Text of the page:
ISO acknowledges motion sickness from low-frequency oscillatory motion below 1 Hz
Nina Pierpont, MD, PhD
March 30, 2017
Noise engineer Richard James just sent to me the attached section of a standards statement by the International Standards Organization (ISO) regarding exposure to low-frequency oscillatory motion, of which I consider the air pressure pulsations produced by wind turbines to be a subset. I have generally called these low-frequency air pressure pulsations infrasound, since sound waves in air are rhythmic or oscillatory variations in air pressure. At higher frequencies these oscillatory variations in air pressure are perceived as sound. Infrasound means "below the range of human hearing."
(If you’re not familiar with the ISO, it is the global authority setting all manner of industrial standards, including noise standards. Click here for a more thorough explanation of what the ISO does.)
In this document (attached), the ISO is acknowledging as a state of common and shared knowledge that low-frequency oscillatory motion produces (a) human body mechanical resonance phenomena above 1 Hz (such as the chest vibratory phenomena that are a prominent part of Wind Turbine Syndrome) and (b) motion sensitivity (vertigo, nausea, and related mental components) below 1 Hz. (Hz stands for Hertz.)
With this being common knowledge, why, then, have these symptoms been denied in those experiencing them in proximity to wind turbines and directly correlated with wind turbine function?
Since it is well established that IWT’s (Industrial Wind Turbines) produce pulsed infrasound below 1 Hz, this suggests that people around the world who experience motion sickness from wind turbines are not “making it up.” They are not fabricating these symptoms. Their symptoms are not Simon Chapman’s silly “nocebo effect.” The symptoms are — real! Really and truly caused by IWT infrasound.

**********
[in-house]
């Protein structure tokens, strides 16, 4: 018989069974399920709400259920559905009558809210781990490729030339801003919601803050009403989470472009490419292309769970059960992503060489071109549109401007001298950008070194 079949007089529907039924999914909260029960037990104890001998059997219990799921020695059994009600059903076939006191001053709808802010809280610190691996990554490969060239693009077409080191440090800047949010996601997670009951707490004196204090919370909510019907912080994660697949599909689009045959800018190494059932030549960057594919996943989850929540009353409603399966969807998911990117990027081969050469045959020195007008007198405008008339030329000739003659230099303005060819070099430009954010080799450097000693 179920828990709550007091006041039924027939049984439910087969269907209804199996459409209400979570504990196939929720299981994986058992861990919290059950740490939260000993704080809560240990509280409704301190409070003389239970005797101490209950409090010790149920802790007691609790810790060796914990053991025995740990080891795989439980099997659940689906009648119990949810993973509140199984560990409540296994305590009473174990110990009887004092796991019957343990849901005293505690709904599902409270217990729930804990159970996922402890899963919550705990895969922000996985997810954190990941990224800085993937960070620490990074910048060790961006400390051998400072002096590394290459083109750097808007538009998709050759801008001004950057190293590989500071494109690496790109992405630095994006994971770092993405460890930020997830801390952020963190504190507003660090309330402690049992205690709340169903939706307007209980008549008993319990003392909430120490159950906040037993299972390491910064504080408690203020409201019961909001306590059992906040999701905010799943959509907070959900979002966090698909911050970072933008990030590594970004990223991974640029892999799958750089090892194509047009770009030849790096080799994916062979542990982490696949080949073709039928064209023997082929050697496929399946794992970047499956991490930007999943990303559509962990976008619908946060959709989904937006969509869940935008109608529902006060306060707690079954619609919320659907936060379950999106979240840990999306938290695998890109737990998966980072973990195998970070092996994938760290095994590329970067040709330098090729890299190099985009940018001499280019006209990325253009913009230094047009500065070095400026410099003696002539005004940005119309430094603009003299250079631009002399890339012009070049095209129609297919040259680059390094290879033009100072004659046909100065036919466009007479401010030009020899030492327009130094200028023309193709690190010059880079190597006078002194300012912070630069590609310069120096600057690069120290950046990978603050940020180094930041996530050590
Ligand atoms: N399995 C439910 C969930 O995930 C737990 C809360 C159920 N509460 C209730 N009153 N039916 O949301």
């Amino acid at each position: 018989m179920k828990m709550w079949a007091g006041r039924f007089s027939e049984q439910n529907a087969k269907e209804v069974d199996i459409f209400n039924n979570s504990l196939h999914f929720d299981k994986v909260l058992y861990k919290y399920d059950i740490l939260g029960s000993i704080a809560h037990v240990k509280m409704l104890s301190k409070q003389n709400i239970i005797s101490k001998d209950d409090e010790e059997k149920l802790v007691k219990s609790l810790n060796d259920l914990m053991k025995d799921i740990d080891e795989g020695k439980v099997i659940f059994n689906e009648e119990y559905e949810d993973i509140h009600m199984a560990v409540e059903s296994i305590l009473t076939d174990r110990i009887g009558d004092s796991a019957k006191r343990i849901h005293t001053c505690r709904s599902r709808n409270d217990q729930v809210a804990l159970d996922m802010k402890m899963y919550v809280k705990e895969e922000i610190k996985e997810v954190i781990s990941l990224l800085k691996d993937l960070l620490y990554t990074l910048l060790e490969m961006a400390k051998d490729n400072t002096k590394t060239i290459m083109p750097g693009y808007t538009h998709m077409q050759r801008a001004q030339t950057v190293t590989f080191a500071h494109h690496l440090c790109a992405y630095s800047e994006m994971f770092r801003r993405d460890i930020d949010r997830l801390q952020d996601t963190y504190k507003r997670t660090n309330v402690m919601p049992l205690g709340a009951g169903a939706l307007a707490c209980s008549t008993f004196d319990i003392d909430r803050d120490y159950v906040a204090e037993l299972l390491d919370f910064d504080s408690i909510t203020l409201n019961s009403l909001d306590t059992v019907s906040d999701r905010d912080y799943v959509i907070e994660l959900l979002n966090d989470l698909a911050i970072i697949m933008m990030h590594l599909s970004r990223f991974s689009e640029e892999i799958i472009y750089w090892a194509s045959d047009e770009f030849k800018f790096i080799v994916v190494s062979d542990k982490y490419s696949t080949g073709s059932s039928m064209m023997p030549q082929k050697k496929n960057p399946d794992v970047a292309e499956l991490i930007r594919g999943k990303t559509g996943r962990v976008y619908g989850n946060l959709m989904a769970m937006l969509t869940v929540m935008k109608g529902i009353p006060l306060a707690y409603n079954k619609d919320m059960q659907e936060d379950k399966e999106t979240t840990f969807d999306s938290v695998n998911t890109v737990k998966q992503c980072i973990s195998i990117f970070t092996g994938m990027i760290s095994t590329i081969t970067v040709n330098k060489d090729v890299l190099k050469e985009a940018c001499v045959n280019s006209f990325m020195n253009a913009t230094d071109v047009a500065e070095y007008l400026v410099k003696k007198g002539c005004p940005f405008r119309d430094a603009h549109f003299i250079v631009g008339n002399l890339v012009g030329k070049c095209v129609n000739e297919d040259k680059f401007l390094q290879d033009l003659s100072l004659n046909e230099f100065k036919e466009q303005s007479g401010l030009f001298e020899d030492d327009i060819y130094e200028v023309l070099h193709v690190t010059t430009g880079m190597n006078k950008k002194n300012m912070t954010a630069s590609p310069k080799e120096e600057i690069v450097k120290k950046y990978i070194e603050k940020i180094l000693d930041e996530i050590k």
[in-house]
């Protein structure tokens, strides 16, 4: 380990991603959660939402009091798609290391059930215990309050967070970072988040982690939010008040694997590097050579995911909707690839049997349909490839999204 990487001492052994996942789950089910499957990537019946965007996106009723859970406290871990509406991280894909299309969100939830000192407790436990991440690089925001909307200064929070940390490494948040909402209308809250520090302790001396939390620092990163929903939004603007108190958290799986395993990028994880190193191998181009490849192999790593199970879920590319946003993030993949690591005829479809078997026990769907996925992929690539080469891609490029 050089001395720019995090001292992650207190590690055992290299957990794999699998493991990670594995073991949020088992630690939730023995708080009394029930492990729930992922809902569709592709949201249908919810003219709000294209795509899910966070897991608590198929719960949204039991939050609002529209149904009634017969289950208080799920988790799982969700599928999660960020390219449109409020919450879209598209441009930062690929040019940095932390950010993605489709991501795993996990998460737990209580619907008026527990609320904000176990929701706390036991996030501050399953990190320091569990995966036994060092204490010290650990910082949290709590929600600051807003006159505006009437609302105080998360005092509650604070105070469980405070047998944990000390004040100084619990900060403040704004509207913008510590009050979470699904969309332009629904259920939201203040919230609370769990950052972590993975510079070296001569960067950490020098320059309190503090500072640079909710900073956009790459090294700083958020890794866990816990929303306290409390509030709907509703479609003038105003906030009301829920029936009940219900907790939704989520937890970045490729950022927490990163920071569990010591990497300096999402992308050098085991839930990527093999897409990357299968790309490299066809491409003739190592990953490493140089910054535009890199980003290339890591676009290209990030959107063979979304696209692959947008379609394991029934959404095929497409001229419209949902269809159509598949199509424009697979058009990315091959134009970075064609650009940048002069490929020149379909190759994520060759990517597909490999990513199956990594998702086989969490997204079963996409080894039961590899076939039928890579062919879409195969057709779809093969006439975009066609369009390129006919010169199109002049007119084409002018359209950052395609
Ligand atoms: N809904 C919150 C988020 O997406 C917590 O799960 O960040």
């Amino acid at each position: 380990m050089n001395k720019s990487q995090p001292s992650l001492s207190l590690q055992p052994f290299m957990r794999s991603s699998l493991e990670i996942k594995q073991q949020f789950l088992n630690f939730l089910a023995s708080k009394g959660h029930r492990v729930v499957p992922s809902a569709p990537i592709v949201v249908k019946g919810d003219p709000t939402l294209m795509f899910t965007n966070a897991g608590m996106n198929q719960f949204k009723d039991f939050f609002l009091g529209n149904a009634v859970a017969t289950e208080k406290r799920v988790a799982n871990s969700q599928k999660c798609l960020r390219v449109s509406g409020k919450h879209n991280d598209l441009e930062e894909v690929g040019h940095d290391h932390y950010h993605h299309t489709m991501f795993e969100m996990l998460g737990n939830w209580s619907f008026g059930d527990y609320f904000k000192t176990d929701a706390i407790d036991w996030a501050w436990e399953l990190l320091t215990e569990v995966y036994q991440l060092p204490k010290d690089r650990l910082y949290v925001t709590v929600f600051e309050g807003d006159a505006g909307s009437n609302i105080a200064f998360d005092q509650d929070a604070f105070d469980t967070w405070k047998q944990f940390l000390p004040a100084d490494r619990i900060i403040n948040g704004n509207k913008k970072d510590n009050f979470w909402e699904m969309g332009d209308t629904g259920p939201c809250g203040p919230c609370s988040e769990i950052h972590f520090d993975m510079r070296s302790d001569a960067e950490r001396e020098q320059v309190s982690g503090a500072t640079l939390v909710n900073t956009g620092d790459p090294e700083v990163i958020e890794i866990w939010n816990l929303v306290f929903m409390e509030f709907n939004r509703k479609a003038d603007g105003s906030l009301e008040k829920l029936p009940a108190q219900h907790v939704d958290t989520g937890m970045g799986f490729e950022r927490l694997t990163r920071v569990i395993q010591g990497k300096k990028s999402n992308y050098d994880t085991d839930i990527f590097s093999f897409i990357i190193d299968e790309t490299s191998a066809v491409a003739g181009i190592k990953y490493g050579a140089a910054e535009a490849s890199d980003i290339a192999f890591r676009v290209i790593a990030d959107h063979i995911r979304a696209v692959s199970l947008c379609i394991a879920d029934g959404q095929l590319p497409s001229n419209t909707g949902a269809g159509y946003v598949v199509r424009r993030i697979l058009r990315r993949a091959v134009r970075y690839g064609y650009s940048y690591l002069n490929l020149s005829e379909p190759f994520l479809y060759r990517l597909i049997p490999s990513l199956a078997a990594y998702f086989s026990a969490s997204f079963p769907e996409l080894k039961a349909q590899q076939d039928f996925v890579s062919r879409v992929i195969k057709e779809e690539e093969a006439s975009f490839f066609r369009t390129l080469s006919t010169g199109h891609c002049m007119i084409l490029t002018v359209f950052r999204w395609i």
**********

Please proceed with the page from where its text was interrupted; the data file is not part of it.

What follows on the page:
Mr. James cites the following passages from the current ISO manual, ISO 9996:1996 “Mechanical vibration and shock — Disturbance to human activity and performance — Classification.” Notice the passages highlighted in red and those underlined by my husband, Calvin Martin. The underlined passages are a gentle way of saying that the instruments used by wind companies to detect 1 Hz and below are inadequate, and moreover the “remediation” or “mitigation” efforts used by wind companies to eliminate these physiological impacts are absurd.
For the purposes of this International Standard, the definitions given in ISO 2041 and ISO 5805 and the following definitions apply. ...
3.6 low-frequency motion
Continuous or transient oscillatory motion of components of the vibration spectrum affecting human beings at frequencies below 1 Hz.
Note 1 to entry: The conventional frequency of 1 Hz separating low-frequency oscillatory motion from what is popularly known as "vibration" (although no such distinction exists in physics) is not entirely arbitrary and has some practical significance when dealing with human exposure to vibration. For instance, mechanical resonance phenomena in humans occur mainly at frequencies above 1 Hz, while motion sickness is provoked only by oscillatory motions at frequencies below about 1 Hz. As another practical matter, specialized inertial instrumentation and analytical techniques may be called for when recording and evaluating motion of very low frequency and large displacement amplitude. Moreover vibration isolation and conventional vibration control engineering techniques may not be readily applicable at very low frequencies.
Pertaining to the organs and physiological mechanisms by which the human brain acquires information ("input") about the world, enabling human beings to know, relate to, and influence the external world by volitional action. Sensory organs and neural mechanisms also subserve an internal function, which may be conscious or unconscious, namely, permitting the living body to monitor and respond to its own physiological state and to changes in that state arising from internal or external causes.
Note 1 to entry: Low-frequency motion and vibration are perceived by means of a variety of sensory organs and receptors. These include the eye, the vestibular (balance) organs of the inner ear, and a range of microscopic organs (mechano-receptors) distributed in the tissues throughout the living body that variously signal changing pressure, tension, position, vibratory motion, etc. The organs of special sense, particularly of hearing and sight, also provide motion and vibration cues to the brain in many circumstances.
I have attached a PDF of the ISO document, courtesy of Richard James. Scroll through the PDF to find the passages quoted above, highlighted in yellow.